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For a province that has always lived off the ocean, there’s no opportunity more promising than the future of our aquaculture industry.

Aquaculture not only brings millions of dollars to our economy—it brings hope. Hope for our future, our communities, and our families looking for a way to stay here at home.

It’s a modern industry bursting with potential. With over 17,000 km of coastline, our province is in a perfect position to take full advantage of that potential.

Bringing hope to our communities

Aquaculture is a true Newfoundland and Labrador success story. Here at home, the industry is now worth more than a quarter of a billion dollars and has created 2,500 direct and indirect jobs.

Most importantly, these are good jobs that pay well and offer the benefits Newfoundlanders and Labradorians deserve.

Over 90% of jobs in the salmon farming industry are full-time and many occupations are challenging, highly-skilled positions that require formal and on-the-job training.

Aquaculture is transforming our coastal towns into the vibrant, prosperous communities they were meant to be. It’s creating a Newfoundland and Labrador that our children can truly call home.

Bringing home quality food

More people than ever are eating seafood today and that demand is only growing. Luckily, Newfoundland and Labrador is well-positioned to meet that demand.

Atlantic salmon is high in protein and omega-3 fatty acids, low in saturated fats, and loaded with vitamins D and E. It helps prevent and slow the development of heart disease, boosts brain function… and it just so happens to be delicious too.

Despite some misconceptions, no dyes, chemicals, or growth hormones are added to the diet of farmed salmon and they are not genetically modified. Plus, antibiotic use on salmon farms is far lower than any other agricultural animal-producing industry.

In fact, farmed salmon have all of the same health benefits as wild salmon but have the added benefit of being available fresh year-round. And Newfoundland mussels are 100% natural and the first to be certified organic in North America. Dig in.

We produce Atlantic salmon, blue mussels, steelhead trout, and Atlantic cod.


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Bringing a sustainable future

One in five people worldwide rely on seafood as their primary protein. In fact, salmon has now surpassed beef in worldwide consumption.

But almost 80% of the world’s fisheries are either fully exploited or over exploited, depleted, or in a state of collapse. Each year, there are approximately 75 million more people to feed around the world. The United Nations predicts a 50-80 million tonne seafood deficit by 2030.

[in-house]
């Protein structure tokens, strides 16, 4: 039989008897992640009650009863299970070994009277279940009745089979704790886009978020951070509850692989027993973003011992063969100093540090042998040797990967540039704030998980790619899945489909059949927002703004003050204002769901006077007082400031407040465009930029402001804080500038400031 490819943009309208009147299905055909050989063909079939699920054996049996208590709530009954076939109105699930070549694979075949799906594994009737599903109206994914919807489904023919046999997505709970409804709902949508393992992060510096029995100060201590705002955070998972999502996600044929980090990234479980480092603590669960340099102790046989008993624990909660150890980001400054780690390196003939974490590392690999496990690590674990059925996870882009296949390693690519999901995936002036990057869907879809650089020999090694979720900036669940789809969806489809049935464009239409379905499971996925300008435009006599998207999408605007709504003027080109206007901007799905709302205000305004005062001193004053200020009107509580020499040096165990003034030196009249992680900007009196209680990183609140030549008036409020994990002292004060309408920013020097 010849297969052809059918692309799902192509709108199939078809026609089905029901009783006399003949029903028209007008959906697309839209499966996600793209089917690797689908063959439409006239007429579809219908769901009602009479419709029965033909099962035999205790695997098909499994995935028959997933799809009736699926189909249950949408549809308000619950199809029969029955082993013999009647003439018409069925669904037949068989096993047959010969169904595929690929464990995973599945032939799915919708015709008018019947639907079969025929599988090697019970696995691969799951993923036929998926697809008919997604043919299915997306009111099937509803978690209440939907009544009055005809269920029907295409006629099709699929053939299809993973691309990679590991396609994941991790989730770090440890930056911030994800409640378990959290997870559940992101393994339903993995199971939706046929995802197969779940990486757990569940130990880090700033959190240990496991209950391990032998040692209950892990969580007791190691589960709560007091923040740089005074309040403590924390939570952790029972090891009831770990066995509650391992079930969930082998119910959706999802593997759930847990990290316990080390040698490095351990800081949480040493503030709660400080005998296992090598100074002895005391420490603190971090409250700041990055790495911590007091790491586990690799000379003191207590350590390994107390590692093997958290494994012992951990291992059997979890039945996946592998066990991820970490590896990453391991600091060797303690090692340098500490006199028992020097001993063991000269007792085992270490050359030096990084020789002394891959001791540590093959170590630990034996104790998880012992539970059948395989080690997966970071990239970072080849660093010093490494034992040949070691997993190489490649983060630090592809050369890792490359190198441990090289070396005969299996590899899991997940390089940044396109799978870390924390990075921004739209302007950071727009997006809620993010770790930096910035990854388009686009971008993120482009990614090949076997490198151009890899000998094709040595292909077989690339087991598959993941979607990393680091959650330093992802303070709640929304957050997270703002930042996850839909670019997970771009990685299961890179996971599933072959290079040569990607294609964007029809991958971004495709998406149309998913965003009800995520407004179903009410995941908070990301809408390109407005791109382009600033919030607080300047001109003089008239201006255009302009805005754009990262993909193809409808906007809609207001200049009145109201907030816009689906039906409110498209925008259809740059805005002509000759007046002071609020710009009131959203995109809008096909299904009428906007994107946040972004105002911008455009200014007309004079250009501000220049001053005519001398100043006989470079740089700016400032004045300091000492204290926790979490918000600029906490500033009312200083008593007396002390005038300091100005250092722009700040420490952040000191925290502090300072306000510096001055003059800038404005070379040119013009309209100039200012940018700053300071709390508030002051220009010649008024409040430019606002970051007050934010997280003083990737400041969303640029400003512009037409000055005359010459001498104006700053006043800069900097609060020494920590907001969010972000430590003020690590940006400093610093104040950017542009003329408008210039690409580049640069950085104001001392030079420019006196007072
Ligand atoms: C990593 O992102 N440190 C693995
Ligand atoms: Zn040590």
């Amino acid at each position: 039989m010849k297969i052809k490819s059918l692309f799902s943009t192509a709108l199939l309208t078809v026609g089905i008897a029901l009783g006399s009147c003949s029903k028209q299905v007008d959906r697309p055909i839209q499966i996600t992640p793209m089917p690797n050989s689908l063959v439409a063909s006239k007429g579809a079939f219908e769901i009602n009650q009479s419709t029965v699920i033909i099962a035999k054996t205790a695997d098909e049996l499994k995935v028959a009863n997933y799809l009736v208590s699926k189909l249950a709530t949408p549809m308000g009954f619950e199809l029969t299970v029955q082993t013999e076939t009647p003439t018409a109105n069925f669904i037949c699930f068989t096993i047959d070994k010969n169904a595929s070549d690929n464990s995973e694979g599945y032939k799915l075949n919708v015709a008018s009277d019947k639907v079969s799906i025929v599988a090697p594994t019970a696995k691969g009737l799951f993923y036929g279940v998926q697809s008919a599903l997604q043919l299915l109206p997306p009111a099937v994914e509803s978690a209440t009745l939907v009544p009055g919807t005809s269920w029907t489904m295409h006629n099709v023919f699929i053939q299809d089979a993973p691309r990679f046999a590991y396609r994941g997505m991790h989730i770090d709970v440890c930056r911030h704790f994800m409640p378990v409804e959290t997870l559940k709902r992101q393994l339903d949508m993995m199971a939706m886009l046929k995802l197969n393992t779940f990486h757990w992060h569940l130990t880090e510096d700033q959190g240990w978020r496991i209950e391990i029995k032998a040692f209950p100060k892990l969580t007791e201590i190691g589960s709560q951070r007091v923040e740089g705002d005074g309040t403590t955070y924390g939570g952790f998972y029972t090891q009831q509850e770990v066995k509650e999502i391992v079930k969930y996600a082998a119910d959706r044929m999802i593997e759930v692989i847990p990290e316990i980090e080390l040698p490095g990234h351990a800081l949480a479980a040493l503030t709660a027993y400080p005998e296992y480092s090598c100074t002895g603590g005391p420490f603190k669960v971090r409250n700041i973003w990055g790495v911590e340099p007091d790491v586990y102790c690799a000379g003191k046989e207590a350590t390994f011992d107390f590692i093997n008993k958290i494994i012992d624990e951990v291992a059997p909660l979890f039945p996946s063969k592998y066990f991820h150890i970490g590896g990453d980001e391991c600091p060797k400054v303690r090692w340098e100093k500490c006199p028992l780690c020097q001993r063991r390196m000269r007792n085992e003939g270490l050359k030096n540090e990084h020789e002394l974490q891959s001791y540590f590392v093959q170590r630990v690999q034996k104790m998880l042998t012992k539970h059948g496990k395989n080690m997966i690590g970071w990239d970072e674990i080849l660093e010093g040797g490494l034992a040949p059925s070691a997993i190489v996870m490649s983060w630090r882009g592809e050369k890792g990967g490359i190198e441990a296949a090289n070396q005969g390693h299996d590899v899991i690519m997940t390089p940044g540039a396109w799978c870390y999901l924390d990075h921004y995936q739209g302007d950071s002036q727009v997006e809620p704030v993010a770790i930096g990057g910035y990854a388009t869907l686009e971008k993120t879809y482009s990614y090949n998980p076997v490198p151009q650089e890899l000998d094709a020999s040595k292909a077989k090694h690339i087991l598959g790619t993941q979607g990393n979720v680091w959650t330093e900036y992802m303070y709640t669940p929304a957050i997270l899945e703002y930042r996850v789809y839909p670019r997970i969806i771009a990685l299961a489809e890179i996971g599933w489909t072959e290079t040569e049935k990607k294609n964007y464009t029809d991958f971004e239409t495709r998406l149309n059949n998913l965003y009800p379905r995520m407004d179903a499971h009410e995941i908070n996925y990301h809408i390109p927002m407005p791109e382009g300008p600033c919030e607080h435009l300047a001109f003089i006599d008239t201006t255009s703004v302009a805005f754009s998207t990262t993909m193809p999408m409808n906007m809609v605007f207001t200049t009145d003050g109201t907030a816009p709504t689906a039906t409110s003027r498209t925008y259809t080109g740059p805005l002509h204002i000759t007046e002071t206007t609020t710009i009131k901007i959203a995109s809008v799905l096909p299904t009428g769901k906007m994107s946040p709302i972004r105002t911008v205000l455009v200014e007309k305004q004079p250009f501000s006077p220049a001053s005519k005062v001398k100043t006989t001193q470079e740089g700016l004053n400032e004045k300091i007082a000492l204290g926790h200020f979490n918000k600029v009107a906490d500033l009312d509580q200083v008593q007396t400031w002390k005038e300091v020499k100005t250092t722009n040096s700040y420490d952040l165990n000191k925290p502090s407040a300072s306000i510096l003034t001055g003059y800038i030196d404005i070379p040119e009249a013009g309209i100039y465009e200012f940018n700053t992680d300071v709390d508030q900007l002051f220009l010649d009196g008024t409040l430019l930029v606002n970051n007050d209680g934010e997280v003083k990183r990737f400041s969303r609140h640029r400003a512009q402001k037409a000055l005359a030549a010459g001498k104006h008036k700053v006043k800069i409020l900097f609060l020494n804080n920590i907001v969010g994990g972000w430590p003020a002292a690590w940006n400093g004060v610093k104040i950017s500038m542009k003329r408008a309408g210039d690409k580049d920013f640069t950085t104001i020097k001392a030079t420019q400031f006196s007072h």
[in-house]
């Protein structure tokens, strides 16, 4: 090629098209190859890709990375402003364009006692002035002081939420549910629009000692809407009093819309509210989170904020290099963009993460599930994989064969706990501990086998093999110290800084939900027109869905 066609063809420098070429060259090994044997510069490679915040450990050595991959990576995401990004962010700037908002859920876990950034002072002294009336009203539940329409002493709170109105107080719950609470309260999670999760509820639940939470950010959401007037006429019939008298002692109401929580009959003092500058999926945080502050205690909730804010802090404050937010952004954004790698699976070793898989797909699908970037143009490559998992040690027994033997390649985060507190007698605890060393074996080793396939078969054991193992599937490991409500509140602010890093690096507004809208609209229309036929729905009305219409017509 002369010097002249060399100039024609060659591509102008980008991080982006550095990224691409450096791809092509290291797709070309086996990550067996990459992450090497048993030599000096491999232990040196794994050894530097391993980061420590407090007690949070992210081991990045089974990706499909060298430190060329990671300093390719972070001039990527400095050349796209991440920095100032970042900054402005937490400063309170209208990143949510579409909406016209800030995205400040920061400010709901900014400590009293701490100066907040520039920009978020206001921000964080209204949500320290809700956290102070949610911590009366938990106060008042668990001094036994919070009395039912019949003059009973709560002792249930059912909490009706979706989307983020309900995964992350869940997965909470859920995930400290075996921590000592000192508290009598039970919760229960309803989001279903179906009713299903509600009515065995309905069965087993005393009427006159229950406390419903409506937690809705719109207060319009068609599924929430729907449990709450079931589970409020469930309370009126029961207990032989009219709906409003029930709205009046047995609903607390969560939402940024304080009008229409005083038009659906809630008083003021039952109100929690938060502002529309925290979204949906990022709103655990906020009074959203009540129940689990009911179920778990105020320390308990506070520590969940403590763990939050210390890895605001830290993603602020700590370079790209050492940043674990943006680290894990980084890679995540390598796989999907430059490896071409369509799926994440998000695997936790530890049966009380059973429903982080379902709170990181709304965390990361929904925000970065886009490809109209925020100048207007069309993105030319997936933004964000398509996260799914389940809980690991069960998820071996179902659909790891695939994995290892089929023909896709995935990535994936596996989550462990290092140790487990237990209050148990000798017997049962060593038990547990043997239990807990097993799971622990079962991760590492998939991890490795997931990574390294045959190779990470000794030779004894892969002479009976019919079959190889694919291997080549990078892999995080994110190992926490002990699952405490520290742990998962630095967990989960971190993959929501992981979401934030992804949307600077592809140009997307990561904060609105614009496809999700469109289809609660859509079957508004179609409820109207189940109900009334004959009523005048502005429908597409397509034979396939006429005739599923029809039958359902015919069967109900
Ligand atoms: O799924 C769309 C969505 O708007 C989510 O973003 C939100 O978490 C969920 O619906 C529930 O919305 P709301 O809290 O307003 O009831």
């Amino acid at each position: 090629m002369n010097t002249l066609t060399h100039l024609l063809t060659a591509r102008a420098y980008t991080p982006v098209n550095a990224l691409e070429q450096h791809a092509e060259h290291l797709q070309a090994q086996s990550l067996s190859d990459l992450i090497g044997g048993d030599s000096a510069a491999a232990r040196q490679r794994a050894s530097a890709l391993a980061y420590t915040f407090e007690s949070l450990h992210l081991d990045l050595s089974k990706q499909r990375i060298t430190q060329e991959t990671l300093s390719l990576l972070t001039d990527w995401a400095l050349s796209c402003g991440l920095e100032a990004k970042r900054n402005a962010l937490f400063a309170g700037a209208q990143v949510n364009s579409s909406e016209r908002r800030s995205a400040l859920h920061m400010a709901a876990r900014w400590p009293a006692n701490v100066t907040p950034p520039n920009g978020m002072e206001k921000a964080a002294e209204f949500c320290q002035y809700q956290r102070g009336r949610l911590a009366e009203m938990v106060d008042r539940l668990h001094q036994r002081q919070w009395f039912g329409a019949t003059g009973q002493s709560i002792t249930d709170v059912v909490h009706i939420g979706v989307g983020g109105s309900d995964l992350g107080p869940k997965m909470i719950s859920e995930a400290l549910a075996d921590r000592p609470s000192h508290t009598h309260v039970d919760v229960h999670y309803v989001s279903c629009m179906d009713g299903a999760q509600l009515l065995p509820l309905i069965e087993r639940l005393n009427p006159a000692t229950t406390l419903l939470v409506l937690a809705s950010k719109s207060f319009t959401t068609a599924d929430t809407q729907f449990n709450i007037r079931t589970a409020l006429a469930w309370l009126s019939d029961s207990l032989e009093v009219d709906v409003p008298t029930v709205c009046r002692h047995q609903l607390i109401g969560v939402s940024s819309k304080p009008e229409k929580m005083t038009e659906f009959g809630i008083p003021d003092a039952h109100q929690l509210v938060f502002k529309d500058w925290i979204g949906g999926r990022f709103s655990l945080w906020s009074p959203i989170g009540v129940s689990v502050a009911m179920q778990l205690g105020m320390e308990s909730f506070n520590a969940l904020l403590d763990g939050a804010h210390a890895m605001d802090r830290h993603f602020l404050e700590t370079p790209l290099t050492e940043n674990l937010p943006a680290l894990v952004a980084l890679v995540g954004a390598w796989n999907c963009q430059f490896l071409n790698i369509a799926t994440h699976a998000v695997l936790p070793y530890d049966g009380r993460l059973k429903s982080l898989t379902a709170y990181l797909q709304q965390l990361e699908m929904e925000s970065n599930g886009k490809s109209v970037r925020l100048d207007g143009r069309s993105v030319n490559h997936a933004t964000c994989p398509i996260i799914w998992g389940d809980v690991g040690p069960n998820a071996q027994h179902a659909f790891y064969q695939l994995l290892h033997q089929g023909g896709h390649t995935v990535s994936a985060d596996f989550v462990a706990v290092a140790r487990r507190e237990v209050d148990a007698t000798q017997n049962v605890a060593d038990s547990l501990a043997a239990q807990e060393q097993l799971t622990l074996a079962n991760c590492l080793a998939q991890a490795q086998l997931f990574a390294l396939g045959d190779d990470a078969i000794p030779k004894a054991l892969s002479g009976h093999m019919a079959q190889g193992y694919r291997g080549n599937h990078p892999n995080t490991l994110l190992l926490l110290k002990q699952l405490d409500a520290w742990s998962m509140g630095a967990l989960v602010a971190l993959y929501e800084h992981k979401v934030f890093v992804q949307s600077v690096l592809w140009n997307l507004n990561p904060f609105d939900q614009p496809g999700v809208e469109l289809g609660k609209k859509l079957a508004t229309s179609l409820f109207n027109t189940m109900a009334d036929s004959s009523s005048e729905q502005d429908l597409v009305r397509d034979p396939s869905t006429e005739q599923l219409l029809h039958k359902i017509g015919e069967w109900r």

Aquaculture can help. More than half of the world’s seafood already originates from aquaculture farms. Farmed seafood can help meet our growing global demand and take pressure off wild stocks, ensuring a sustainable future for our children.

Bringing Newfoundland and Labrador to the world

Atlantic Canada helped pioneer the aquaculture industry and continues to be recognized as an international leader today. Our region produces 30% of Canada’s farmed salmon,helping make it our second largest seafood export in 2013.

Some of the largest players in the salmon farming industry—including MOWI, Cooke Aquaculture, and Grieg NL Seafarms Ltd.—have recently made major investments in Newfoundland and Labrador that will continue to grow our local industry.

It’s all based on the natural wonders we have here at home. The abundance of pristine, North Atlantic waters with deep, sheltered bays, good current flows, and high levels of oxygen has positioned Newfoundland and Labrador to be a big player in a growing, global industry.

Bringing environmental protection to the forefront

Keeping our waters pristine is essential for the continued high quality of our fish, so our farmers follow strict codes of practice.

Not only are salmon farms regulated by both the provincial and federal governments, but most of our aquaculturists also achieve third-party certification, ensuring their products meet comprehensive safety, environmental, and social standards.

What does that look like in practice? Well, it starts with innovative technology. Salmon farmers use underwater cameras and sensors to monitor feed delivery and reduce waste. Farmers also conduct regular sediment monitoring of the ocean floor to ensure farms meet high environmental standards.

Newfoundland and Labrador fish farmers are recognized leaders in this area and are committed to maintaining the environment where they work and live. After all, healthy seafood begins with a healthy ocean.